LONDON, Jan. 5 -- The first six coffins carrying the bodies of Swedish tourists killed in southern Asia's tsunami arrived home early Wednesday morning from Thailand, and later in the day, millions fell silent throughout Europe for three poignant minutes to memorialize the 140,000 or more dead.
Meanwhile, leaders in Sweden, the Netherlands and Britain sought to fend off criticism that they had responded either late or inappropriately in the first days following the massive sea surge that claimed the lives of several thousand Europeans along with tens of thousands of Asians.
One by one, coffins draped in the blue-and-yellow Swedish flag were carried off a Hercules military transport plane at Stockholm's Arlanda airport by a six-team honor guard in an icy, glistening drizzle at 3 a.m. Tearful family members placed flowers on the caskets, which were loaded into six hearses while Prime Minister Goeran Persson, King Carl XVI Gustaf and other government officials and members of the royal family looked on.
At noon, all across the continent -- from the stock trading floors of Frankfurt and London to the streets of Stockholm and Amsterdam -- Europeans stood for three minutes in recognition of the enormity of the disaster.
"We will remain silent for three minutes in face of the suffering of relatives who have lost their loved ones," Prime Minister Jan Peter Balkenende told the parliament in the Netherlands, which so far has reported six confirmed dead.
Sweden has suffered the most losses among European countries, with 52 confirmed dead, 827 confirmed missing and 1,500 others unaccounted for. Critics continued to hammer Persson's government for its delayed response to the disaster following the Dec. 26 tsunami.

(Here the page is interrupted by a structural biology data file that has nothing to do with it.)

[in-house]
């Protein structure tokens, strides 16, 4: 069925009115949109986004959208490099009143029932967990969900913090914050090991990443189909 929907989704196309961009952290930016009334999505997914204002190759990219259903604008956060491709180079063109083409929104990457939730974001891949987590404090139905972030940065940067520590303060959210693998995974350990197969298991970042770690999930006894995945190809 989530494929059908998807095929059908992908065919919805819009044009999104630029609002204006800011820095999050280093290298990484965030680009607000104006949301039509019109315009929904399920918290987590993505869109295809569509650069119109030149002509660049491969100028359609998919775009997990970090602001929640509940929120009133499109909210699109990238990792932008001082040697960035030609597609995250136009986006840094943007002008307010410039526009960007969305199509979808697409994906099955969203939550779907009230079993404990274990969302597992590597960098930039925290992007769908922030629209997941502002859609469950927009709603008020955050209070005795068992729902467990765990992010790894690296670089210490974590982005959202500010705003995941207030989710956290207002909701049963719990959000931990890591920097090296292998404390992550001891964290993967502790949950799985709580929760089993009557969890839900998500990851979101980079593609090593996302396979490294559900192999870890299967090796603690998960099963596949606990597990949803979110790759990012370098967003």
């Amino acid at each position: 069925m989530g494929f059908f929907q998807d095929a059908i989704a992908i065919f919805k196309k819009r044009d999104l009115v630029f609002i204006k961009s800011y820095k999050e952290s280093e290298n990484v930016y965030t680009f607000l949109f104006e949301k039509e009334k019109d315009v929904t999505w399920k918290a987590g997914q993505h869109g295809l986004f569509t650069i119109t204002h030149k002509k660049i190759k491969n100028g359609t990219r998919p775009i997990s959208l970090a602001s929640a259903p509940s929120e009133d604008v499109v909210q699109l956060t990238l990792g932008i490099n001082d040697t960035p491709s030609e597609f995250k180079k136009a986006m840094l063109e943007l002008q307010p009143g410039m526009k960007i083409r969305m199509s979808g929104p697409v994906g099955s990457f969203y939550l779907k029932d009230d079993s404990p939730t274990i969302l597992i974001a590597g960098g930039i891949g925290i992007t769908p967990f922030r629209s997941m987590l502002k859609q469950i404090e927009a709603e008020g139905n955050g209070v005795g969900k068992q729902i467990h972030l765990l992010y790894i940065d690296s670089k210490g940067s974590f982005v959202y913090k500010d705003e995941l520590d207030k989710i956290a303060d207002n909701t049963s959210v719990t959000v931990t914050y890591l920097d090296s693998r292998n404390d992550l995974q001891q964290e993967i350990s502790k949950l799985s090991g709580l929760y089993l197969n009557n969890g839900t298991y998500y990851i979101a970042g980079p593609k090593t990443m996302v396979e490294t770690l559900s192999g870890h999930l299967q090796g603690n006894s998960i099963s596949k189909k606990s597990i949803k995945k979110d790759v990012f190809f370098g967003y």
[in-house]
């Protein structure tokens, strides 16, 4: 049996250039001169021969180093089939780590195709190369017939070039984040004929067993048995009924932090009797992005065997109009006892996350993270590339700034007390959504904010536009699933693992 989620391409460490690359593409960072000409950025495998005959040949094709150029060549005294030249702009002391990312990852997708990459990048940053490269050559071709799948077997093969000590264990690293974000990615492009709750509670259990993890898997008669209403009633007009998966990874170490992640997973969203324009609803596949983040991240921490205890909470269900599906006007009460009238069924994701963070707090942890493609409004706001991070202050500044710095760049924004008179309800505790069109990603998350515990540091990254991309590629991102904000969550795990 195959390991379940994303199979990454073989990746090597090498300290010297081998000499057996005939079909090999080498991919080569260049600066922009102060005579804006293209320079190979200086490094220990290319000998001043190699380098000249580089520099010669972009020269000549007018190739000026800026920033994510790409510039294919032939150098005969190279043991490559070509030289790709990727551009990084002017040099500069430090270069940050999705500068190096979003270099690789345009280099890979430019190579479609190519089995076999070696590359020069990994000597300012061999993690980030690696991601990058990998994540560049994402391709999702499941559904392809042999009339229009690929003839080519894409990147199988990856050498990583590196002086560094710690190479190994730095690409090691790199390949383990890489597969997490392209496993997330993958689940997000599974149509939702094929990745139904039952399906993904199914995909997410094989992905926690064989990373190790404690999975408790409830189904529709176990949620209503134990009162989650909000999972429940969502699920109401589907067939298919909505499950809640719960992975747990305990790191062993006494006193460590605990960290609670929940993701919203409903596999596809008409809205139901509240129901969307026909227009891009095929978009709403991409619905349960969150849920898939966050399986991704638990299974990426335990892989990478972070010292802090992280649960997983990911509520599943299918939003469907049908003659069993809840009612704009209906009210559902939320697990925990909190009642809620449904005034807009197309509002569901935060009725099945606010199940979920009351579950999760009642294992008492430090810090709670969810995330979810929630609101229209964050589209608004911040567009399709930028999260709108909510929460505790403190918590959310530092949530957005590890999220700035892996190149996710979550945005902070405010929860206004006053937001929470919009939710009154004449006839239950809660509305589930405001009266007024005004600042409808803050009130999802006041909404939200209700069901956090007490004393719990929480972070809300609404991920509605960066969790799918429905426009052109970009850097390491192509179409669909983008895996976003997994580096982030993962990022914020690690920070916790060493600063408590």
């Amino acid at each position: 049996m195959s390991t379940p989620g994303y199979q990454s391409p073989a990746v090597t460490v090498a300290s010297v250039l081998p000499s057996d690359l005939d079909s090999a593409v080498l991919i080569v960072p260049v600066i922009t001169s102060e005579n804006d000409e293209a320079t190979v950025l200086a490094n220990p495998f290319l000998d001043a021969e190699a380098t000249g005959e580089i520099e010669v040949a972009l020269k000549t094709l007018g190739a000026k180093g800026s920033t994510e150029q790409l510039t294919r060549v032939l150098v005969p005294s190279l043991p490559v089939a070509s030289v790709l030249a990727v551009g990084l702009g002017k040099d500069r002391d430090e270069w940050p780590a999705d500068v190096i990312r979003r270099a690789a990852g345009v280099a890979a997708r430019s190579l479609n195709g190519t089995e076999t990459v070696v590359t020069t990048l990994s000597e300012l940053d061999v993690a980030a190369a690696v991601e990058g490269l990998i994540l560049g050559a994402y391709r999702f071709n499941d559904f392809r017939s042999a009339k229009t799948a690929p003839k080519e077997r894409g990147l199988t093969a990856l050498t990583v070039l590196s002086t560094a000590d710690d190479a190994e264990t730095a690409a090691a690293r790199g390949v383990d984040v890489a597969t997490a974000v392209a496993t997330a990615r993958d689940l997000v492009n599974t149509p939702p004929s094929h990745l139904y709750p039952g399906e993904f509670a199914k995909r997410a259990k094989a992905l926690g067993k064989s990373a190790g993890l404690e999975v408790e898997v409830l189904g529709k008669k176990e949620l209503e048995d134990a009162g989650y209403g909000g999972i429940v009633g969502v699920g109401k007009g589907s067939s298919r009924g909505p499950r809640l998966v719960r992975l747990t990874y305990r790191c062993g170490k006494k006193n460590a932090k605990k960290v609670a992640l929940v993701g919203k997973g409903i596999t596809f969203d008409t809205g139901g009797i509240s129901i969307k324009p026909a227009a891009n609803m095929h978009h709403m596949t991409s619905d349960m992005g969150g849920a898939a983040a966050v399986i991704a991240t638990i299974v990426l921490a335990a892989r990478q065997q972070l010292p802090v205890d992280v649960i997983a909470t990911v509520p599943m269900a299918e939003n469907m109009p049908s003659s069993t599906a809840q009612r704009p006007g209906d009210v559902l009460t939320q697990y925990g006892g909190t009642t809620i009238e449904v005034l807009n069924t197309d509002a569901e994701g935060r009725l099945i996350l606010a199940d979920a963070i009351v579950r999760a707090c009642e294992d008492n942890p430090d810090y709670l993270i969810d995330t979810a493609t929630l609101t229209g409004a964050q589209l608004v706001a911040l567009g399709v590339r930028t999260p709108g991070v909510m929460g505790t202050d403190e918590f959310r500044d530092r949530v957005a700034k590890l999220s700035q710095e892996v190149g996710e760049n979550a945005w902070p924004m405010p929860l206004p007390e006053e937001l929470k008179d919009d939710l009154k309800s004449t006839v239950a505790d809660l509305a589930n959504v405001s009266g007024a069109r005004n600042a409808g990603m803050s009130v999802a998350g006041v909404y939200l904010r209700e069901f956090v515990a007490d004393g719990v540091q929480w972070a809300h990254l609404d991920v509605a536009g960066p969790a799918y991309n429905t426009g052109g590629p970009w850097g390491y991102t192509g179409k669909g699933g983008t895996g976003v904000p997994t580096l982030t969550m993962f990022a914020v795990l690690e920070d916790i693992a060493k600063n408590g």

Despite early reports of the scale of the tragedy, Persson remained with his family at Harpsumd, the prime minister's official country estate, until Monday afternoon, while Foreign Minister Laila Freivalds attended the theater Sunday evening. The cabinet did not meet in emergency session until Tuesday, and a Swedish rescue team did not arrive in Thailand until Wednesday.
"At first they did absolutely nothing," said P.M. Nilsson, editorial page editor of Expressen, the newspaper whose editorials have led the attack on the government's handling of the crisis. "They didn't even talk to each other until Monday afternoon after they saw the headlines."
Persson has held news conferences daily since returning to Stockholm. Nilsson said the prime minister's efforts have helped him to regain much of the public trust by speaking frankly but calmly about the country's losses and saying he respected criticism voiced by distressed relatives of the victims.
Johan Remkes, the Dutch interior minister, fended off calls that he should resign for not interrupting a vacation in an unaffected part of Thailand last week and going to the scene of the devastation, where many Dutch people had been spending the holiday. On Wednesday, during a visit to the hard-hit Phuket island in Thailand, Remkes defended his decision of last week, saying, "I came to the conclusion that a stray minister here would not have added any value."
In Britain, Prime Minister Tony Blair told BBC radio that he had been "intimately involved" in "all decisions at all times" during the aftermath of the tsunami. Blair had refused to cut short his family's vacation on Egypt's Red Sea, triggering criticism from opposition politicians and some newspapers here that he was failing to provide leadership.